Spring is waterfall season in Zion when the Virgin River roars through the canyon and seasonal tributaries tumble down the canyon walls. The famed Emerald Pools are a wonder at any time of year but in spring the misty 110 foot cascade widens into a curtain of water that catches the light in a halo of rainbows. More waterfalls plunge from the 1,000-foot walls of Parunuweap Canyon.

Hiking is ideal this time of year when temperatures are in the 70s and the ochre and crimson cliffs are particularly photogenic against the bright green foliage of freshly green cottonwoods.

Just north of St. George, don’t miss the lava flows and Snow Canyon State Park where you’ll see the desert painted with wildflowers like desert chickweed, buttercup, and sand verbena.

Theodore Roosevelt National Park © Rex Vogel, all rights reserved

Theodore Roosevelt National Park, North Dakota

Yellowstone isn’t the only national park where you can watch baby bison wobble along on their spindly new legs; Theodore Roosevelt National Park is bison central, charged with the mission to protect one of America’s most beloved—and most hunted—species from going extinct.

In addition to bison and other wildlife sightings the park celebrates all aspects of prairie life including the prairie crocus, abundant across these high plains just after snowmelt. And don’t forget the prairie dog—these highly social animals have their own gigantic “town” sprawling across acres of the park where they pop from their burrows to look curiously at visitors and call to their neighbors with dog-like barks. Late May and early June is when prairie dog babies first come out to play in the springtime sun.

Saguaro in bloom © Rex Vogel, all rights reserved

Saguaro National Park, Arizona

The cactus that gives Saguaro National Park its name has long been recognized as a symbol of American West but these giant plants are only found in a small portion of the United States. They are more than massive cacti but also shelters and reserves of water for much of the wildlife that calls this park home. And what season do these giant centerpieces bloom? You guessed it: spring!

Springtime brings with it the beauty of flowers. Deserts and saguaro forests burst with colors from blooming wildflowers like the gold Mexican poppy, red penstemons, and desert marigolds. Even trees, shrubs, and other cacti are in bloom including creosote bushes, chollas, and hedgehogs.

Bottom line

You’ll find plenty of the three W’s—wildflowers, wildlife, and water—when you visit these national parks in spring.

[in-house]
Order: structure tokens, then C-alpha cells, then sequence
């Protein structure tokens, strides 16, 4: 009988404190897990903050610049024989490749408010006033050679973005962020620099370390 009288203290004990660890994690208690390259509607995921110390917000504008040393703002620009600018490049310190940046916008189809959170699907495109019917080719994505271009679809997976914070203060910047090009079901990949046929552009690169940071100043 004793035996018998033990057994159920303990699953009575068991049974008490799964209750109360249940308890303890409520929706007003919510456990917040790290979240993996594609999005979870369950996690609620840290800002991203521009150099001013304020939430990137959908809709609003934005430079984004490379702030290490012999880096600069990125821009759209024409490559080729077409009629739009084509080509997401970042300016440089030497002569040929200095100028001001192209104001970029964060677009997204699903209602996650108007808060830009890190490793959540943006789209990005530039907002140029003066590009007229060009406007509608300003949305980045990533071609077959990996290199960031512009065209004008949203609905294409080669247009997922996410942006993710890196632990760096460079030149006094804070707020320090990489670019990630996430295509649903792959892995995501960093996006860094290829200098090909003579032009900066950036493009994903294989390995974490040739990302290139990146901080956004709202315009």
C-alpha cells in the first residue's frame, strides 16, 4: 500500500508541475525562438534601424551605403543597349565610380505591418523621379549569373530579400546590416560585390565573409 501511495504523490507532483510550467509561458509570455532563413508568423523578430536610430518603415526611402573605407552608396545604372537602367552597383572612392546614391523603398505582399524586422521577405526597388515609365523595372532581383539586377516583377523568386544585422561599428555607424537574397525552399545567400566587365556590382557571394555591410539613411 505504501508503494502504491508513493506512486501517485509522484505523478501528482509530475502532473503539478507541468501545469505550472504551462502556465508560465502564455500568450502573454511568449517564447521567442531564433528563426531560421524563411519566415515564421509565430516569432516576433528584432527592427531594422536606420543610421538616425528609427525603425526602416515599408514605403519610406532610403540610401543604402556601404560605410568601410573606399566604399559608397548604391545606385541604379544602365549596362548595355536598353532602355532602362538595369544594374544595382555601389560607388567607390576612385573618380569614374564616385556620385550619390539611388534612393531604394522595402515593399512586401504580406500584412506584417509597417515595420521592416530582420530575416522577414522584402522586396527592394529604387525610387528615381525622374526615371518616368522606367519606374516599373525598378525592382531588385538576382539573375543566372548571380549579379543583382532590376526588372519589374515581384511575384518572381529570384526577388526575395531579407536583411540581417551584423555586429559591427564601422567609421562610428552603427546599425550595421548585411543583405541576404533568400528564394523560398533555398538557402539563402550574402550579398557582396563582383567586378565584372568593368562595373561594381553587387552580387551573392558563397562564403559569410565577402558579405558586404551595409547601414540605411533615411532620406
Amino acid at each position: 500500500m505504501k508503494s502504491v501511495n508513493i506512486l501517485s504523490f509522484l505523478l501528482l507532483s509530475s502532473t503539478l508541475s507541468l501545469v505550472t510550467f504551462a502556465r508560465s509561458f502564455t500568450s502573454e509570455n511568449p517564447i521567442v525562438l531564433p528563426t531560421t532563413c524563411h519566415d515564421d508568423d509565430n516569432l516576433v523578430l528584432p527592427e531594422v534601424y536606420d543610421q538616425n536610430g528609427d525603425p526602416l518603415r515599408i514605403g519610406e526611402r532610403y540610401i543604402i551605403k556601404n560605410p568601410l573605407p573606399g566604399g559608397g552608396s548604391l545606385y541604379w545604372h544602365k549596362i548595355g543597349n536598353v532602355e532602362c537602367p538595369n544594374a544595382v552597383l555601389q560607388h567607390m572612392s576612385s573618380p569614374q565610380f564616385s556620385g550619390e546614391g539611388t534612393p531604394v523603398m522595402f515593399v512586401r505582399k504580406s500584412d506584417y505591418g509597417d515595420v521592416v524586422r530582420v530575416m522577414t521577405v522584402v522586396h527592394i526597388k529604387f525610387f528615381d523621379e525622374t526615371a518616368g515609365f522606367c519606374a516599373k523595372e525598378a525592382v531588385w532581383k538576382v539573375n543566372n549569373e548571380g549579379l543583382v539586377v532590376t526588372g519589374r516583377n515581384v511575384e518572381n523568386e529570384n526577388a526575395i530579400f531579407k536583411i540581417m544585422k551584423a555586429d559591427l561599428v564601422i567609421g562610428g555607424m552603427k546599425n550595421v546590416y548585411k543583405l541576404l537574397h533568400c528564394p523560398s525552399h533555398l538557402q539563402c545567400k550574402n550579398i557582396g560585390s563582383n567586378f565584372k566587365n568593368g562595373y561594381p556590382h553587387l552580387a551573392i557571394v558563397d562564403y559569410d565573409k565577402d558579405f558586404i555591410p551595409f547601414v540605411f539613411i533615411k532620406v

Worth Pondering…

To see a world in a grain of sand and a heaven in a wildflower hold infinity in the palm of your hand and eternity in an hour.

—William Blake

Spotlight on Alabama: Most Beautiful Places to Visit

Known for its beautiful southern Appalachian Mountains, meandering blackwater rivers, and pristine white Gulf beaches, Alabama has become a popular vacation destination

This Southeastern state bordered by Tennessee, Mississippi, Georgia, and Florida is often overlooked as a travel destination in favor of its more crowd-pleasing neighbors but that’s what makes it so special. It has a raw and authentic edge which lacking in some states and is also home to some gorgeous scenery too. Known as “Heart of Dixie” and being synonymous with the American Civil Rights movement, Alabama packs a punch with its collection of proud historic buildings, Franco-Caribbean architecture, stunning forests, and lakes, and jaw-dropping beautiful coastlines and beaches.

There isn’t a single amazing thing about Alabama. There are about ten zillion. So start poking around and figure out what to put at the top of your list.

Mobile Bay at Meaher State Park © Rex Vogel, all rights reserved

Mobile Bay

Along the northern perimeter of Mobile Bay, a network of rivers forms a wildlife-rich delta that beckons canoeists and nature-lovers. The Mobile Delta consists of approximately 20,323 acres of water and Meaher State Park is a perfect access point to this massive natural wonder. Formed by the confluence of the Alabama and Tombigbee rivers, the Mobile Delta is a complex network of tidally influenced rivers, creeks, bays, lakes, wetlands, and bayous. For more outdoor adventures, the nearby Mobile-Tensaw, W.L. Holland, and Upper Delta Wildlife Management Areas offer hunting and wildlife viewing opportunities for those visiting the Delta.

Coastal Connection Scenic Byway © Rex Vogel, all rights reserved

Coastal Connection Scenic Byway

Everyone loves a good long drive and there is nothing like a spellbinding and coastal route. For these reasons the Alabama Coastal Connection is one of the treasured places to tour not just in Alabama but in the whole of the US. A National Scenic Byway the Coastal Connection connects the places and people of the Baldwin and coastal Mobile counties. It is also a true testimony to the diverse and rich culture of the state’s Gulf Coast region.